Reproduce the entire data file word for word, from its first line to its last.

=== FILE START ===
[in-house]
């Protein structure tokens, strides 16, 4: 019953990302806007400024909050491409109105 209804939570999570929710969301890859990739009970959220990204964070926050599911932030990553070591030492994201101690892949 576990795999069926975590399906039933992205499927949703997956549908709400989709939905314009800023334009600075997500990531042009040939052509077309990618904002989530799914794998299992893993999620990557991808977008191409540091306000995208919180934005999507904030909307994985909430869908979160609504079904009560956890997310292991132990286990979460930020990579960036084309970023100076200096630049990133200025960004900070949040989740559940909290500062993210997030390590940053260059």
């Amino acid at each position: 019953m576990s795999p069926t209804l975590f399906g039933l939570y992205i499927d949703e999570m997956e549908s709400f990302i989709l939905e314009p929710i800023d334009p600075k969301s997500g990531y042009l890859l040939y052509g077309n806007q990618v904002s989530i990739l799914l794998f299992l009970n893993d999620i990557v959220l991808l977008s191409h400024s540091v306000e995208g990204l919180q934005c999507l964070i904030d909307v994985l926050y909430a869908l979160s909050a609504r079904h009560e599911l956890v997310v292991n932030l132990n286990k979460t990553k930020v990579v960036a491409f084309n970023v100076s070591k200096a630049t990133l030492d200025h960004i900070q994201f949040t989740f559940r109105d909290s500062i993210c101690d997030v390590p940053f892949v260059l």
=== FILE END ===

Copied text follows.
[in-house]
């Protein structure tokens, strides 16, 4: 019953990302806007400024909050491409109105 209804939570999570929710969301890859990739009970959220990204964070926050599911932030990553070591030492994201101690892949 576990795999069926975590399906039933992205499927949703997956549908709400989709939905314009800023334009600075997500990531042009040939052509077309990618904002989530799914794998299992893993999620990557991808977008191409540091306000995208919180934005999507904030909307994985909430869908979160609504079904009560956890997310292991132990286990979460930020990579960036084309970023100076200096630049990133200025960004900070949040989740559940909290500062993210997030390590940053260059």
């Amino acid at each position: 019953m576990s795999p069926t209804l975590f399906g039933l939570y992205i499927d949703e999570m997956e549908s709400f990302i989709l939905e314009p929710i800023d334009p600075k969301s997500g990531y042009l890859l040939y052509g077309n806007q990618v904002s989530i990739l799914l794998f299992l009970n893993d999620i990557v959220l991808l977008s191409h400024s540091v306000e995208g990204l919180q934005c999507l964070i904030d909307v994985l926050y909430a869908l979160s909050a609504r079904h009560e599911l956890v997310v292991n932030l132990n286990k979460t990553k930020v990579v960036a491409f084309n970023v100076s070591k200096a630049t990133l030492d200025h960004i900070q994201f949040t989740f559940r109105d909290s500062i993210c101690d997030v390590p940053f892949v260059l």